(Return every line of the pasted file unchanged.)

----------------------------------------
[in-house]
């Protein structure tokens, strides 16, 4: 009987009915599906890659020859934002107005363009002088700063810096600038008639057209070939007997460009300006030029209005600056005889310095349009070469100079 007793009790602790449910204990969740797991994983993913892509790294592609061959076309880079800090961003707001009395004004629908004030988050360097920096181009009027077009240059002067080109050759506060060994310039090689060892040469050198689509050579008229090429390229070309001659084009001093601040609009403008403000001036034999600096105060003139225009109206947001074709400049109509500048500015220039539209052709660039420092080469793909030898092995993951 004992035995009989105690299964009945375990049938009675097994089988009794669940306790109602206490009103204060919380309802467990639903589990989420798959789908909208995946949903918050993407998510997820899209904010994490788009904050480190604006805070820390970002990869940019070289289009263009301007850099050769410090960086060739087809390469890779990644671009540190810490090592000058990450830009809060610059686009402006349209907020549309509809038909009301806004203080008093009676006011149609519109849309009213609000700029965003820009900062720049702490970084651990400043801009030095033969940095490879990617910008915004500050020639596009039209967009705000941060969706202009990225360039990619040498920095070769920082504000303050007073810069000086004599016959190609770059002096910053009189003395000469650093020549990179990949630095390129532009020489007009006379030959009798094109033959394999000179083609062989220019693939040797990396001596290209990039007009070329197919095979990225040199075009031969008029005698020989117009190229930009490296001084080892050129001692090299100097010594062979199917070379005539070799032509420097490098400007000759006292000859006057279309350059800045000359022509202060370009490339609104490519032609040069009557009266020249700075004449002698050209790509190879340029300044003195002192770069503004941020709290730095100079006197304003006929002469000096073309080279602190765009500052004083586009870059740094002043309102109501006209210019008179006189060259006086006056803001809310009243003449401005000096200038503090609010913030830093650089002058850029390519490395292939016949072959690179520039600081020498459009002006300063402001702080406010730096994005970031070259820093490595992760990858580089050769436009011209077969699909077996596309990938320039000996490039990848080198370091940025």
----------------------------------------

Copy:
[in-house]
């Protein structure tokens, strides 16, 4: 009987009915599906890659020859934002107005363009002088700063810096600038008639057209070939007997460009300006030029209005600056005889310095349009070469100079 007793009790602790449910204990969740797991994983993913892509790294592609061959076309880079800090961003707001009395004004629908004030988050360097920096181009009027077009240059002067080109050759506060060994310039090689060892040469050198689509050579008229090429390229070309001659084009001093601040609009403008403000001036034999600096105060003139225009109206947001074709400049109509500048500015220039539209052709660039420092080469793909030898092995993951 004992035995009989105690299964009945375990049938009675097994089988009794669940306790109602206490009103204060919380309802467990639903589990989420798959789908909208995946949903918050993407998510997820899209904010994490788009904050480190604006805070820390970002990869940019070289289009263009301007850099050769410090960086060739087809390469890779990644671009540190810490090592000058990450830009809060610059686009402006349209907020549309509809038909009301806004203080008093009676006011149609519109849309009213609000700029965003820009900062720049702490970084651990400043801009030095033969940095490879990617910008915004500050020639596009039209967009705000941060969706202009990225360039990619040498920095070769920082504000303050007073810069000086004599016959190609770059002096910053009189003395000469650093020549990179990949630095390129532009020489007009006379030959009798094109033959394999000179083609062989220019693939040797990396001596290209990039007009070329197919095979990225040199075009031969008029005698020989117009190229930009490296001084080892050129001692090299100097010594062979199917070379005539070799032509420097490098400007000759006292000859006057279309350059800045000359022509202060370009490339609104490519032609040069009557009266020249700075004449002698050209790509190879340029300044003195002192770069503004941020709290730095100079006197304003006929002469000096073309080279602190765009500052004083586009870059740094002043309102109501006209210019008179006189060259006086006056803001809310009243003449401005000096200038503090609010913030830093650089002058850029390519490395292939016949072959690179520039600081020498459009002006300063402001702080406010730096994005970031070259820093490595992760990858580089050769436009011209077969699909077996596309990938320039000996490039990848080198370091940025």